Hempstead Mayor Wayne Hall attends the Stop the Violence rally...

Hempstead Mayor Wayne Hall attends the Stop the Violence rally held outside Village Hall. (Sept. 29, 2012) Credit: Steven Sunshine

Hempstead Village Mayor Wayne J. Hall Sr. touted an 8 percent decrease in crime, the implementation of new crime-fighting tools and progress on the $2 billion downtown revitalization project during his annual State of the Village address.

More than 100 people turned out Wednesday night at the Hempstead Public Library to listen to Hall outline his vision and accomplishments, including what he called a turnaround in village finances. Hall said village officials plan to adopt a budget that is at or below the state tax cap for the 2013-14 fiscal year. "I will continue to manage our fiscal house using all methods at my disposal including expense cuts, debt refinancing, hiring freezes, restructuring and resource reallocation," he said.

Hall said officials have increased nontax revenue, such as $300,000 from cellular towers and parking field leases. They have also renegotiated contracts with the Police Benevolent Association and Civil Service Employees Association that resulted in saving millions of dollars, he said.

ShotSpotter gunshot detection technology has been fully installed and operational since the start of the month, Hall said. The new computerized system -- whose sensors allow police to pinpoint where gunshots are fired -- and the addition of 20 officers in the past three years will help target crime, he said.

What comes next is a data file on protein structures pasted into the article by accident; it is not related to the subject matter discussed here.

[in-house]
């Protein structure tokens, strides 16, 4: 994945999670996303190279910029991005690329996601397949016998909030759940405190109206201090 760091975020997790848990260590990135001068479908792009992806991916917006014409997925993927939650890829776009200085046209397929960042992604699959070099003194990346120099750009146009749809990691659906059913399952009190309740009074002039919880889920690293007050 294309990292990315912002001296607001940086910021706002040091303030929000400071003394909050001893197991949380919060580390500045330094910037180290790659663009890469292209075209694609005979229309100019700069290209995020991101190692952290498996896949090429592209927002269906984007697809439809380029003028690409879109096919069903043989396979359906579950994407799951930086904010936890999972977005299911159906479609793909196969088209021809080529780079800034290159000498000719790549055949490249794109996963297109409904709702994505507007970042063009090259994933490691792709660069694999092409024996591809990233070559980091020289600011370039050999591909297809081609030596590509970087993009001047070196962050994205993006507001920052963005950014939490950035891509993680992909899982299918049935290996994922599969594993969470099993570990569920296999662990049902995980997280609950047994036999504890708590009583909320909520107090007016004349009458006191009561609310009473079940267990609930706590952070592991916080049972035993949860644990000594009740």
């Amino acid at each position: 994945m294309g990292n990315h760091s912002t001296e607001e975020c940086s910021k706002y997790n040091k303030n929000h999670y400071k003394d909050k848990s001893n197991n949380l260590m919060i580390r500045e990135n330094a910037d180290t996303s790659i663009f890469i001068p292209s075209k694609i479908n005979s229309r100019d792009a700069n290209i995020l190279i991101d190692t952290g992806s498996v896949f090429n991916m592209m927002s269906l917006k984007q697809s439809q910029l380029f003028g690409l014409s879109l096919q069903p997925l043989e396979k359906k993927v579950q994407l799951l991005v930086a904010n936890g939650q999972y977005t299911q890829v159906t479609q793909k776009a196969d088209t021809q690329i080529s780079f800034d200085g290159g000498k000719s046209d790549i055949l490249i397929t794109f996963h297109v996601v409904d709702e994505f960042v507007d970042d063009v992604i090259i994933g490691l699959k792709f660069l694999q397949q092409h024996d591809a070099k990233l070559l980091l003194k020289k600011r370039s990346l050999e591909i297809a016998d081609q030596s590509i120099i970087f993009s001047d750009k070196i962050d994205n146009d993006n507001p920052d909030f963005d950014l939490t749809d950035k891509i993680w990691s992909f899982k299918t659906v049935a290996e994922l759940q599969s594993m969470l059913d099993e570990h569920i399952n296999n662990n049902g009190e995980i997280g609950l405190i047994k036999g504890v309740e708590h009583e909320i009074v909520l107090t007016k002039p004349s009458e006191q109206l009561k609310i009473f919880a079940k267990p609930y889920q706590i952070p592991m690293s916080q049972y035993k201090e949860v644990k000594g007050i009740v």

"There is a lot that has to be done as far as lowering the crime," said Reginal Lucas, president of the Hempstead Coordination Council of Civic Associations. "I prayed for that ShotSpotter."

Hall also discussed the 10-year downtown redevelopment plan, with an anticipated summer groundbreaking, which will include infrastructure improvements, new housing and businesses, public open spaces, parking and entertainment. He said he is committed to ensuring that the goals in the community benefits agreement negotiated with the master developer are met: that village residents get 25 percent of jobs, and women and minority contractors get 25 percent of contracts.

"Controlling the violence is number one, but guaranteeing jobs is important too to ensure that our youth have an opportunity," said community activist Max Rodriguez, a village trustee from 1995 to 1999.

A 311-like system called HempStat, to allow residents to lodge complaints and get information, will be operational on March 1, Hall said. He said the village continues a court battle with landlords over a rental registration law that would require apartments to be inspected every two years. He also mentioned his efforts to block new bars or establishments that sell liquor.